The end of social media and pixel marketing?

Decentralized social media and the rise of cookie blocking

Are we witnessing the end of social media and pixel marketing? An analysis of current trends in the digital landscape and a look at the future of marketing trends. I offer some straight-forward tips on what marketers, entrepreneurs and others can do to prepare for that future — with an emphasis on integration, personalization and decentralization.

*This article is the first part of a marketing essay I wrote. You can find my full essay on the future of digital marketing here.

This is not something you want to hear during a marketing team meeting. Of course, if you’re active in a market that has anything to do with GDPR legislation, you were bound to see dips in your metrics for registered website visitors and opt-in form data. And of course, if you’re in B2B like me, traffic to your website — along with anything else in your company — is traditionally slow during the summer.

However, there’s definitely something more at play here. The GDPR is but a blip in a cloud of data, that shows trends that will make pixel marketing and social media advertising — foundational aspects of most digital marketing strategies nowadays — less and less effective.

What if pixel marketing and social media marketing are indeed dying? What is the future of (online) marketing?

Of course there are still marketers and businesses out there that are seeing positive results from Google and social advertising. And I am among them. But there are some unmistakeable trends that will have an effect on our marketing effectivity, sooner or later.

Here’s what those trends are, what the future holds, and what we can do to prepare for it today.

Current trends in the digital landscape

There are three interdependent trends emerging over the last few years that all have to do with more widespread consciousness about digital personal data and what happens to it. It’s no coincidence that the GDPR aligns with these trends pretty squarely. These are the trends that will have an effect on our marketing in the next few years, like it or not;

The Facebooxodus

In the West, we are witnessing an exodus from Facebook — one that could well be illustrative of a balancing wave after the last decade of very heavy use of social media.

In a recent study, 34 % of Gen Z’ers reported they are leaving social media alltogether, while another 64% are ‘taking a break’. SnapChat seems to be the only (Western) social media app that is holding on to their user base, while one study last year found that Twitter use was down 23%, Instagram use down 23% and Facebook down 8%.

Why are people ditching Facebook and co.?

The awakening: a call for more control of personal data & attention

It seems to be an undercurrent of — for lack of a better term — ‘wokeness’.

Young people are waking up to the fact that social media apps take up too much of their time, and make them sadder, across the board. Also, recent events such as the Trump-Cruz-Brexit-Facebook scandals (the Cambridge Analytica scandal), make people wary of the influence that fake and/or negative news can have on their lives.

Even in China, fears concerning privacy are driving at least some people away from WeChat.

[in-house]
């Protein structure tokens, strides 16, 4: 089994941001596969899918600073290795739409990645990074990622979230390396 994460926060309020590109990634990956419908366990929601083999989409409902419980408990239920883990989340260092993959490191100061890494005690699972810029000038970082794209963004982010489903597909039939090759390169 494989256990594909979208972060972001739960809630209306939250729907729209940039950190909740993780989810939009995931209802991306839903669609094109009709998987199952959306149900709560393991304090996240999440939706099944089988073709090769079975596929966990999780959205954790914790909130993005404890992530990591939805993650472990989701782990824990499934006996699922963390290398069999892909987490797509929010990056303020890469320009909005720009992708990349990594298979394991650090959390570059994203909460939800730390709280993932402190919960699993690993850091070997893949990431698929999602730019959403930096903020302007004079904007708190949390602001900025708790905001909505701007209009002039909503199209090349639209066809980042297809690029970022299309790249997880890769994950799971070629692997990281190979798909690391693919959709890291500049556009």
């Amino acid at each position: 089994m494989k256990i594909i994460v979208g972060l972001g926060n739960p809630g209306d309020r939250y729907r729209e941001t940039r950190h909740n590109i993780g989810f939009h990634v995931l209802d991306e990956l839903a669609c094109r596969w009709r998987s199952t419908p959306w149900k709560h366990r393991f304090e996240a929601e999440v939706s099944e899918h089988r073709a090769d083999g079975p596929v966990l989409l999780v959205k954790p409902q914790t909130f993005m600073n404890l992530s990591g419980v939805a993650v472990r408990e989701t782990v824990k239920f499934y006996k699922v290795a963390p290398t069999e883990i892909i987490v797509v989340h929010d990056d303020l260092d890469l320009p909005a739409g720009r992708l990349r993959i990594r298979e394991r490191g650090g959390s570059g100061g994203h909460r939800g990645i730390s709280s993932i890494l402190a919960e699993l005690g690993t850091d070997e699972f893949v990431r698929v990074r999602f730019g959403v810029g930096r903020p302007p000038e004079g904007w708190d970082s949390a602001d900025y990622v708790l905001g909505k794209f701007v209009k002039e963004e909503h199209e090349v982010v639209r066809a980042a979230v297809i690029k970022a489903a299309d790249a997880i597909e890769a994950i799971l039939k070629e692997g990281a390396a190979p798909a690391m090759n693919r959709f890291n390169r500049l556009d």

Decentralized social media and the rise of cookie-blocking

The undercurrent of people getting wiser to pixel marketing and data harvesting & monetization by large — mainly Silicon Valley based — companies and people wanting to take control of their own online identities and data is gaining steam.

The booming of decentralized social media platforms such as Synereo (now Hyperspace) and Steemit are a testament to that. So is the rise in penetration of ad blockers we are seeing — up to 30% in the U.S. and 11% of connected devices worldwide — often also impacting the effectiveness of cookies.

Interesting in this space is the combined cookie-blocking browser Brave and its BAT blockchain network for serving ads while respecting the viewer’s identity and privacy.

This trend is a very serious problem if SEA and social advertising are or have been important parts of our marketing over the last few years.

How to get people involved and stop throwing money away?

As marketing professionals, we see the effects of this undercurrent not only in our social engagement metrics but also in the effectivity of ad programs like Google’s.

A part of this problem seems to be exacerbated by the continued problems with inflated metrics from the analytics these kinds of Ad programs offer users. At this point, it seems like we’re basically throwing money away when we invest in Google or Facebook (and Instagram) advertising — as Michael K. Spencer writes, here.

So … What to do, what to do? How are we gonna get people involved in what we do as entrepreneurs, marketers, even artists, after social media, online advertising and pixel marketing? How are we going to be able to track what works and how are we going to avoid missing leads and sales?

In the below essay, I take a look at the future of digital marketing, by looking to China’s integrated systems and the Blockchain digital world for inspiration and clues. 13 min. read, I hope it helps and would love to hear your thoughts.

Exploring and maximising human potential. I write about tech, marketing, writing, love, money, society; life. Find my newest book here: https://lifebeyond.one/